Question: What exactly is charcoal water good for? Before doing our research and interviewing nutritionist Kimberly Snyder for this article, we anticipated reporting on health benefits of charcoal water (made with activated charcoal) such as absorbing excess medications like excess Aspirin, helping to reduce cholesterol, and relieving digestive issues. But Kimberly, who is the author of multiple books on the topic of detox, cautions to be mindful of activated charcoal intake. She shares, “There is no long-term research around how much is okay to consume daily, weekly, or even monthly.”
When we asked another trusted nutritionist, Dara Godfrey, what the benefits of charcoal water are, she also responded that she’s not the biggest fan of charcoal. Why? Yet certified culinary nutritionist and holistic health coach Neda Varbanova of Healthy With Nedi tells Brydie that some of charcoal’s health benefits include detoxifying the body, relieving gas and bloating, whitening teeth, and treating alcohol poisoning in emergency situations.
What gives the polarizing responses? Well, for one, the “benefits” of activated charcoal (like absorbing excess medications) isn’t always a good thing. For example, if someone takes medication daily, consuming activated charcoal could prevent the drug from being absorbed from the gut into the bloodstream.
Kimberly emphasizes, “It is extremely important to know that you should NEVER take activated charcoal with other medications administered orally (i.e., via the mouth). Think about it,” she says. “As activated charcoal absorbs substances in the stomach and intestines, it will also absorb the chemicals in the medication and therefore decrease the effectiveness of the medication.”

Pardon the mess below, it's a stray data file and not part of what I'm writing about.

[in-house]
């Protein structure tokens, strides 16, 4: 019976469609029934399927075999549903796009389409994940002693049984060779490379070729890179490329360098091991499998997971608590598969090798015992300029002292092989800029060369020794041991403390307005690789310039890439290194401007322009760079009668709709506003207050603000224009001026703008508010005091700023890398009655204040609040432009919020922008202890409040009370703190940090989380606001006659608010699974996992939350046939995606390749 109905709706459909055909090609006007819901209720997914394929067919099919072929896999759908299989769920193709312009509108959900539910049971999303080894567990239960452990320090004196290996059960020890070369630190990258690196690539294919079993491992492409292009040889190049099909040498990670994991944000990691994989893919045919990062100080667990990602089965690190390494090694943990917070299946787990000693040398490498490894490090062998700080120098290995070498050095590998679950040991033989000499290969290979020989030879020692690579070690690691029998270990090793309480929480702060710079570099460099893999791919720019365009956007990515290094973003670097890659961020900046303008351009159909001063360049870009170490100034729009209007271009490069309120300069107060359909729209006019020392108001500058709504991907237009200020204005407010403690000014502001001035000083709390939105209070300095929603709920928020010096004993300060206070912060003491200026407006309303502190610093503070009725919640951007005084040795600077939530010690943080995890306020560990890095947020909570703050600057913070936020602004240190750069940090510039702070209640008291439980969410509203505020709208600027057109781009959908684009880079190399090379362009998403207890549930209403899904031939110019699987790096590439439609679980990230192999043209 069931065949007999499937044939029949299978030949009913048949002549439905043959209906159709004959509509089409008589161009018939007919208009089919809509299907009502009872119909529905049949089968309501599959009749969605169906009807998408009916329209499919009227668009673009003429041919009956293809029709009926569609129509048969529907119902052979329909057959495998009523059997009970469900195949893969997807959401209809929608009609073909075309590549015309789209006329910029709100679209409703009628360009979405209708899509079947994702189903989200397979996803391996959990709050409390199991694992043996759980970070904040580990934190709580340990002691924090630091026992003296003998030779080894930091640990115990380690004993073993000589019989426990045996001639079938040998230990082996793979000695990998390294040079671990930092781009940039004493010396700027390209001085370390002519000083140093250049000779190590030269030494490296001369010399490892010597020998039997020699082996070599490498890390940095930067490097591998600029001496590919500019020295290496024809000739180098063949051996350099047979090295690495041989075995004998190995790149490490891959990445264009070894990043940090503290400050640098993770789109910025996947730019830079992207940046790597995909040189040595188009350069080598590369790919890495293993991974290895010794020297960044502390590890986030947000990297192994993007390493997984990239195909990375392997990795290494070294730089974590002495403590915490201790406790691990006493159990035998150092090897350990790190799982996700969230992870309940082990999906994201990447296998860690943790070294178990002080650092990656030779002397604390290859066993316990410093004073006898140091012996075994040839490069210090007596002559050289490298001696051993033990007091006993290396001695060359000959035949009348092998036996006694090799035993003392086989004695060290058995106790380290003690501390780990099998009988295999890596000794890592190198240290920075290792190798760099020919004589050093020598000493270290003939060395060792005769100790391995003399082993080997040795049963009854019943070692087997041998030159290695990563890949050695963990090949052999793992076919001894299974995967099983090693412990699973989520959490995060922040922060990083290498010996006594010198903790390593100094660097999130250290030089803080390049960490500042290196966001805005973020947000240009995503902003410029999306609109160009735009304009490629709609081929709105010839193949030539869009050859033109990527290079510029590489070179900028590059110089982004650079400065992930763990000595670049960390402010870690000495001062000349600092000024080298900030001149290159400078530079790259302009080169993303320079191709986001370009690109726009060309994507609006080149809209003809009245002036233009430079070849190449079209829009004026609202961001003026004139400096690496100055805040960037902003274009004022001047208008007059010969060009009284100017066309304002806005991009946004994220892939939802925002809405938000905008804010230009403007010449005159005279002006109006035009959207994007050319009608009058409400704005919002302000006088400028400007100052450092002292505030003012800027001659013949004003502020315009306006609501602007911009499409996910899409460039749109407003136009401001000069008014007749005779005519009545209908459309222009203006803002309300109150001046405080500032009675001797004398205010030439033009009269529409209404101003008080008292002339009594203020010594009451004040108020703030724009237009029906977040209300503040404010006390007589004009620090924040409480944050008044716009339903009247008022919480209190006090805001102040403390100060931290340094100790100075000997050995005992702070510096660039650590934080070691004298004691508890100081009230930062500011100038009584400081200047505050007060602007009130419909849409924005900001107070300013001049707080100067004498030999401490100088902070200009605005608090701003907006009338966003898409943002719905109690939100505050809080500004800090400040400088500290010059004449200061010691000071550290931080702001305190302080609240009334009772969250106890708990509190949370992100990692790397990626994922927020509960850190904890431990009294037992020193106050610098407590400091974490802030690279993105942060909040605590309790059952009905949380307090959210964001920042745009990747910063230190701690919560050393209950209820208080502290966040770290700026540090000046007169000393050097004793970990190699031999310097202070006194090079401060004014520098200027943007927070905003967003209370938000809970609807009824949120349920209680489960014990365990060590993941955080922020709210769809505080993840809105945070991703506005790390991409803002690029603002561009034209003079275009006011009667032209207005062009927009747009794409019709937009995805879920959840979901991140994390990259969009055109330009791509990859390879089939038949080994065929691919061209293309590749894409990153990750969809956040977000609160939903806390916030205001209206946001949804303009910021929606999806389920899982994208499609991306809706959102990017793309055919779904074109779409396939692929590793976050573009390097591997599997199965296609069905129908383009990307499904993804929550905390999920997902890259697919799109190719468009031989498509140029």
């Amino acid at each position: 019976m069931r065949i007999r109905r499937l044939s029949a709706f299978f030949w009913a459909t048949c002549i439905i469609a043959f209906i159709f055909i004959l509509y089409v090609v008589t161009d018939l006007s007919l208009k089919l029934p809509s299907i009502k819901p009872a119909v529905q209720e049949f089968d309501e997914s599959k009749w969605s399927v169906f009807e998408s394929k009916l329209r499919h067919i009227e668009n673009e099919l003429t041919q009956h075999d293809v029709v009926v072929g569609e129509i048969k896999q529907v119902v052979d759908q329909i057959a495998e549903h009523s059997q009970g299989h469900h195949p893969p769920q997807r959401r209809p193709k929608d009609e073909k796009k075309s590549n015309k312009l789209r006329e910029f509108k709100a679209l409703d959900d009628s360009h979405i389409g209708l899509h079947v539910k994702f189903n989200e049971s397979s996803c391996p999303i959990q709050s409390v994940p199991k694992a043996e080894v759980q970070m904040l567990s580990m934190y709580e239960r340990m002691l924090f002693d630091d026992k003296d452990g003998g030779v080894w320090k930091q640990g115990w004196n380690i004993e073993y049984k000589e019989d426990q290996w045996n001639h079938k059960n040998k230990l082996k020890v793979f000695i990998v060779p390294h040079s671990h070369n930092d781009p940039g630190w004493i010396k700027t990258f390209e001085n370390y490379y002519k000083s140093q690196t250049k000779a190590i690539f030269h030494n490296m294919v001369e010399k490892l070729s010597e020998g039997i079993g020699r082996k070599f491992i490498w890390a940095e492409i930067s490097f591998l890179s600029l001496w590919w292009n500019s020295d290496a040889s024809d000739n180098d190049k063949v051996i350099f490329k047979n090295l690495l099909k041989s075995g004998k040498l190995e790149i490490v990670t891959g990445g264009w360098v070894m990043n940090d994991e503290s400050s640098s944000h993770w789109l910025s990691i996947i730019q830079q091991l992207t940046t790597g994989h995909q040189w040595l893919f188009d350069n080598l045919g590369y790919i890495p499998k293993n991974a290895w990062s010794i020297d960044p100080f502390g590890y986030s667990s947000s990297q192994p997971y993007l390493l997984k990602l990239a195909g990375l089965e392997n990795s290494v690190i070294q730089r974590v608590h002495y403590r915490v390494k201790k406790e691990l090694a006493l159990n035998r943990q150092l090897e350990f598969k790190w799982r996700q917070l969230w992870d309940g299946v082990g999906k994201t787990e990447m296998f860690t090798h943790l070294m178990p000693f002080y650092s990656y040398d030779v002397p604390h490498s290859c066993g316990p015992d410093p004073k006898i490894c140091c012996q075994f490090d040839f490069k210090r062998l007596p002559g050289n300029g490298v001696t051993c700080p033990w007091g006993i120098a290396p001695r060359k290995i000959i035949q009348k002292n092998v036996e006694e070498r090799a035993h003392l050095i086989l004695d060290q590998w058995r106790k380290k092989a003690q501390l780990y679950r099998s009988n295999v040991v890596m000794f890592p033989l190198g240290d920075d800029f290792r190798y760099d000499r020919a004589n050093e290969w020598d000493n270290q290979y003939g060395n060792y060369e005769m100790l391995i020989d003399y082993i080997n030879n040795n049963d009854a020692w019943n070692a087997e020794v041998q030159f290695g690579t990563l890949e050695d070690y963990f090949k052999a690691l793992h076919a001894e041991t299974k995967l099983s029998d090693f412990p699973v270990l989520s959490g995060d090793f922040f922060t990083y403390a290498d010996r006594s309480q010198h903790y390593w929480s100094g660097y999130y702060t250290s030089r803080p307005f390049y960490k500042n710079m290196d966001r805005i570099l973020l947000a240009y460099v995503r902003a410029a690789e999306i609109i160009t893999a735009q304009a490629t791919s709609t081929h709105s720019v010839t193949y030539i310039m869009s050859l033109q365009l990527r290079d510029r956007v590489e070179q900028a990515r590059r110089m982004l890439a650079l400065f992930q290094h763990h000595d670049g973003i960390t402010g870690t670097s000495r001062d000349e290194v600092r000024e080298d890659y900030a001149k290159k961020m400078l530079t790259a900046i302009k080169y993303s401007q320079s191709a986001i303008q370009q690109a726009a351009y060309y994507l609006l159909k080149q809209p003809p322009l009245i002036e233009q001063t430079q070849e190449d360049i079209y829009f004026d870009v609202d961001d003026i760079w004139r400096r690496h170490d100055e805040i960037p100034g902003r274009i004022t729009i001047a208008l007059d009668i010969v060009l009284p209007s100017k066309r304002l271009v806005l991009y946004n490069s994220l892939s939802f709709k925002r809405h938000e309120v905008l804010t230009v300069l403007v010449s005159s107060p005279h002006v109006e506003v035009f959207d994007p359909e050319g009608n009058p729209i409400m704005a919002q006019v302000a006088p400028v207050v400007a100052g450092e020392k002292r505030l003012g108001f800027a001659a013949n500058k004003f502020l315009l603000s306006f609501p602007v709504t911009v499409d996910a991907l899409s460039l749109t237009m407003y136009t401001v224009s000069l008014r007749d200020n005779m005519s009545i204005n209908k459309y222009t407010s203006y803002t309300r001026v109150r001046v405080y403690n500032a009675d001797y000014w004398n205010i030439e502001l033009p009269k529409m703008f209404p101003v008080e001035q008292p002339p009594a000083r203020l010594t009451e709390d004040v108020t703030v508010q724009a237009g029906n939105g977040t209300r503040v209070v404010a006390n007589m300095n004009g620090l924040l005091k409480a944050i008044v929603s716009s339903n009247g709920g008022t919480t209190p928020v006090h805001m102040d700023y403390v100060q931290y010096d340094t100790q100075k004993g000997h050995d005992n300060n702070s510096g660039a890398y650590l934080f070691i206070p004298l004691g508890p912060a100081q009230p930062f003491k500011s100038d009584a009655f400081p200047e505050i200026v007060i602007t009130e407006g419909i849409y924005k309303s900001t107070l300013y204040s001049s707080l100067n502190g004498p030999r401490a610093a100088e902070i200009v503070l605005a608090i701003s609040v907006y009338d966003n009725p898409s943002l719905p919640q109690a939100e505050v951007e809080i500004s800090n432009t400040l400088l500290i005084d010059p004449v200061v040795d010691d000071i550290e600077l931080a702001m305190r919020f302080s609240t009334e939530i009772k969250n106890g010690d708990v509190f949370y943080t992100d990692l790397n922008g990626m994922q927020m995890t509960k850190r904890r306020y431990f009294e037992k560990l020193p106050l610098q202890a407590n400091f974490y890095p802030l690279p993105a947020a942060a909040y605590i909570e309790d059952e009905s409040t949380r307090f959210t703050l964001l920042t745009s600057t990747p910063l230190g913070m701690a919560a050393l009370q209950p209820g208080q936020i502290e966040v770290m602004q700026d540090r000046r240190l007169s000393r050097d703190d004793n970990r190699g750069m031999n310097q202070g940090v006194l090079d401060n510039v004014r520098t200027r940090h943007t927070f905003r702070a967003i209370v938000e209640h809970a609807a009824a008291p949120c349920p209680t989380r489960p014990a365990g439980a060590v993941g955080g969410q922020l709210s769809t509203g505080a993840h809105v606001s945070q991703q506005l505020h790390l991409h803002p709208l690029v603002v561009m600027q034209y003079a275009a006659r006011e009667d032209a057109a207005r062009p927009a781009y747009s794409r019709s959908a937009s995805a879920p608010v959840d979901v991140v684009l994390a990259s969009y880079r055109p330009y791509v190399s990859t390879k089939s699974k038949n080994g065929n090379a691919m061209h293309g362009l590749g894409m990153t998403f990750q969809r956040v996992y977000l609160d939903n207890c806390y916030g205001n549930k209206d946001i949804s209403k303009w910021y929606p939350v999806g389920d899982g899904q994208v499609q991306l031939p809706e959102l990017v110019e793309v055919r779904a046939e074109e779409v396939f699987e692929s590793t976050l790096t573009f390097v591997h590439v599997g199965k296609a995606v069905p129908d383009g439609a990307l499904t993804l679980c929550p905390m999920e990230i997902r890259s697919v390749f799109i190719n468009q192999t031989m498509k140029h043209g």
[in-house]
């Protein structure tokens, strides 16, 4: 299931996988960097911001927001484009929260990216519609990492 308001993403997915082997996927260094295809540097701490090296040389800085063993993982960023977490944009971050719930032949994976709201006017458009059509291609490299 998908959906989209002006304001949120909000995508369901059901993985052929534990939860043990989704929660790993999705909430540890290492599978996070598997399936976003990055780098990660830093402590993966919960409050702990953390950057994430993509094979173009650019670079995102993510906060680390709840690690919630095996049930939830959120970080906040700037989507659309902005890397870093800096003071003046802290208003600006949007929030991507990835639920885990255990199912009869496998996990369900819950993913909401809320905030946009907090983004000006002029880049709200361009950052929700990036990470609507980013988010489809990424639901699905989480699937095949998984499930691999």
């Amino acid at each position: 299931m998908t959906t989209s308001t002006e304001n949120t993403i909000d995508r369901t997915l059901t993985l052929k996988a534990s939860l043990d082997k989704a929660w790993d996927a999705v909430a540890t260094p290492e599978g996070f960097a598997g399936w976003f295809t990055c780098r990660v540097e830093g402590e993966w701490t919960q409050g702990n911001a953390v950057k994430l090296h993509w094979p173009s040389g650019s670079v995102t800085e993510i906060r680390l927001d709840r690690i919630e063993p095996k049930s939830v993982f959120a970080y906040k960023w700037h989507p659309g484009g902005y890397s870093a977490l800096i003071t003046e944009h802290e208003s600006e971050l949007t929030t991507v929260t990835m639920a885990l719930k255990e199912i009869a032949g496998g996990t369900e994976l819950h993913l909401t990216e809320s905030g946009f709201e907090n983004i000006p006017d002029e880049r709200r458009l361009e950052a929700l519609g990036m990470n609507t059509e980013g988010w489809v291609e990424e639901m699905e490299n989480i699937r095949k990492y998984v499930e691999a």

Ahead, we take a look at the supposed health benefits of activated charcoal and investigate which ones are supported and which ones lack any evidence.
Claim: It Relieves Gas and Nausea
Kimberly says that charcoal water can help with gas and nausea, BUT as Thomas Pirelli, Ph.D., taught her, “there is a lack of scientific evidence to support the claims that activated charcoal helps reduce intestinal gases, indigestion, and diarrhea,” she states.
“Because of the lack of enough studies, this brings up questions as to what it does to the microbiome and glut flora.” She explains, “There is wonderful bacteria in the gut, and if it captures general toxins, it might also take nutrients with it.” Her recommendation for helping digestion is a taking a probiotic like SBO probiotics.
Claim: It Removes Excess Various Medications
Claim: It Detoxifies the Body
“While it is just now making a comeback, activated charcoal has been used for health purposes since the time of the ancient Egyptians,” shares Neda. Based on two separate studies, Nedas says, “Used medically for treating some instances of poisoning, activated charcoal relieves toxins from both the digestive and urinary tracts.”
Claim: It Lowers Cholesterol
Claim: It Whitens Your Teeth
We have to admit the answer to this one surprised us. According to Mouth Healthy by the American Dental Association, the claim that charcoal can help whiten teeth is fiction. In fact, it writes, “Using materials that are too abrasive on your teeth can actually make them look more yellow. Enamel is what you’re looking to whiten, but if you’re using a scrub that is too rough, you can actually wear it away. When that happens, the next layer of your tooth can become exposed—a softer, yellow tissue called dentin.”
Claim: It Clears the Skin
Activated charcoal is an ingredient in many face masks, like from Sephora and Origins, and when used topically, it can help to clear skin. According to Livestrong, “Activated charcoal boasts beauty benefits for skin by drawing oil, dirt and other harmful substances from clogged pores due to its adsorption powers.”
Tell us: Do you drink charcoal water? Have you noticed any health benefits or side effects? Sound off in the comments below, and next, see what happened when our editor took a charcoal pill to prevent her hangover.